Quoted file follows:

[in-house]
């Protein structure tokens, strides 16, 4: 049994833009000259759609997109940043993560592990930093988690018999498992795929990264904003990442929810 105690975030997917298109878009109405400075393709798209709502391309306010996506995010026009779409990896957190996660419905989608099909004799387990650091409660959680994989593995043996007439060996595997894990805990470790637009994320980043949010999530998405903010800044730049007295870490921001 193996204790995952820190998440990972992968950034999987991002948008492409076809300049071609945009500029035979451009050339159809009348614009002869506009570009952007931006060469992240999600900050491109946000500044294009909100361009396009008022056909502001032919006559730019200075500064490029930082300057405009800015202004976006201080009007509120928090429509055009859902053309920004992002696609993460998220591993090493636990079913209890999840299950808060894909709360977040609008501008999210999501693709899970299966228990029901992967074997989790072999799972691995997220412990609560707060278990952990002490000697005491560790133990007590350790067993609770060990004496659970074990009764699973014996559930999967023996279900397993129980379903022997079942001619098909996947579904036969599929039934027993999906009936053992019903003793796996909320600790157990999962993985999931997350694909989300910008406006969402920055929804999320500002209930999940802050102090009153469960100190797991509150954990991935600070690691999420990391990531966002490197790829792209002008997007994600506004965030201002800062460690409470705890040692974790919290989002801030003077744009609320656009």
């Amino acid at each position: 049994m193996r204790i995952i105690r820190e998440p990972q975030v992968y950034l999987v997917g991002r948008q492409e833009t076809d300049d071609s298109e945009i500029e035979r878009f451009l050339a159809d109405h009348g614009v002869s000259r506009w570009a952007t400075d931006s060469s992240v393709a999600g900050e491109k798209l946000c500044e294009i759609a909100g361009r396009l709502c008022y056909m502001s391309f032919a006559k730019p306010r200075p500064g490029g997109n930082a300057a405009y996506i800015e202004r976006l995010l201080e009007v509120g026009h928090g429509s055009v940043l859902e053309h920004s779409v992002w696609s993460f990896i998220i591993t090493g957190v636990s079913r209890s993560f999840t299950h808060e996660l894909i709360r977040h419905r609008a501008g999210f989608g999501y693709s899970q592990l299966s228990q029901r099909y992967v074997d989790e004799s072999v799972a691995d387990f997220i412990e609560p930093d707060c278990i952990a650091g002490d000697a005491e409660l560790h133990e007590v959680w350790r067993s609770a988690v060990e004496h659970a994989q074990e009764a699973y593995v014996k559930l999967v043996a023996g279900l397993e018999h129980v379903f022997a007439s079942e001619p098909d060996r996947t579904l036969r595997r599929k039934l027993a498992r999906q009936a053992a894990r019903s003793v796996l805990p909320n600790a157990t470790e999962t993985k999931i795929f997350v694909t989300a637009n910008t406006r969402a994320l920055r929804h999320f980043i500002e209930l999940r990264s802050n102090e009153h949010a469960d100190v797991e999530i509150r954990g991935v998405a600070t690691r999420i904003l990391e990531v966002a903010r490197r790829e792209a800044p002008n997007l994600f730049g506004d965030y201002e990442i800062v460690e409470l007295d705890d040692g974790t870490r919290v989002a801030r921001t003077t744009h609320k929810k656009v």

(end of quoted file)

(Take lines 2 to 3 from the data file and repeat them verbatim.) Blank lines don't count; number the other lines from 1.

């Protein structure tokens, strides 16, 4: 049994833009000259759609997109940043993560592990930093988690018999498992795929990264904003990442929810 105690975030997917298109878009109405400075393709798209709502391309306010996506995010026009779409990896957190996660419905989608099909004799387990650091409660959680994989593995043996007439060996595997894990805990470790637009994320980043949010999530998405903010800044730049007295870490921001 193996204790995952820190998440990972992968950034999987991002948008492409076809300049071609945009500029035979451009050339159809009348614009002869506009570009952007931006060469992240999600900050491109946000500044294009909100361009396009008022056909502001032919006559730019200075500064490029930082300057405009800015202004976006201080009007509120928090429509055009859902053309920004992002696609993460998220591993090493636990079913209890999840299950808060894909709360977040609008501008999210999501693709899970299966228990029901992967074997989790072999799972691995997220412990609560707060278990952990002490000697005491560790133990007590350790067993609770060990004496659970074990009764699973014996559930999967023996279900397993129980379903022997079942001619098909996947579904036969599929039934027993999906009936053992019903003793796996909320600790157990999962993985999931997350694909989300910008406006969402920055929804999320500002209930999940802050102090009153469960100190797991509150954990991935600070690691999420990391990531966002490197790829792209002008997007994600506004965030201002800062460690409470705890040692974790919290989002801030003077744009609320656009």
């Amino acid at each position: 049994m193996r204790i995952i105690r820190e998440p990972q975030v992968y950034l999987v997917g991002r948008q492409e833009t076809d300049d071609s298109e945009i500029e035979r878009f451009l050339a159809d109405h009348g614009v002869s000259r506009w570009a952007t400075d931006s060469s992240v393709a999600g900050e491109k798209l946000c500044e294009i759609a909100g361009r396009l709502c008022y056909m502001s391309f032919a006559k730019p306010r200075p500064g490029g997109n930082a300057a405009y996506i800015e202004r976006l995010l201080e009007v509120g026009h928090g429509s055009v940043l859902e053309h920004s779409v992002w696609s993460f990896i998220i591993t090493g957190v636990s079913r209890s993560f999840t299950h808060e996660l894909i709360r977040h419905r609008a501008g999210f989608g999501y693709s899970q592990l299966s228990q029901r099909y992967v074997d989790e004799s072999v799972a691995d387990f997220i412990e609560p930093d707060c278990i952990a650091g002490d000697a005491e409660l560790h133990e007590v959680w350790r067993s609770a988690v060990e004496h659970a994989q074990e009764a699973y593995v014996k559930l999967v043996a023996g279900l397993e018999h129980v379903f022997a007439s079942e001619p098909d060996r996947t579904l036969r595997r599929k039934l027993a498992r999906q009936a053992a894990r019903s003793v796996l805990p909320n600790a157990t470790e999962t993985k999931i795929f997350v694909t989300a637009n910008t406006r969402a994320l920055r929804h999320f980043i500002e209930l999940r990264s802050n102090e009153h949010a469960d100190v797991e999530i509150r954990g991935v998405a600070t690691r999420i904003l990391e990531v966002a903010r490197r790829e792209a800044p002008n997007l994600f730049g506004d965030y201002e990442i800062v460690e409470l007295d705890d040692g974790t870490r919290v989002a801030r921001t003077t744009h609320k929810k656009v």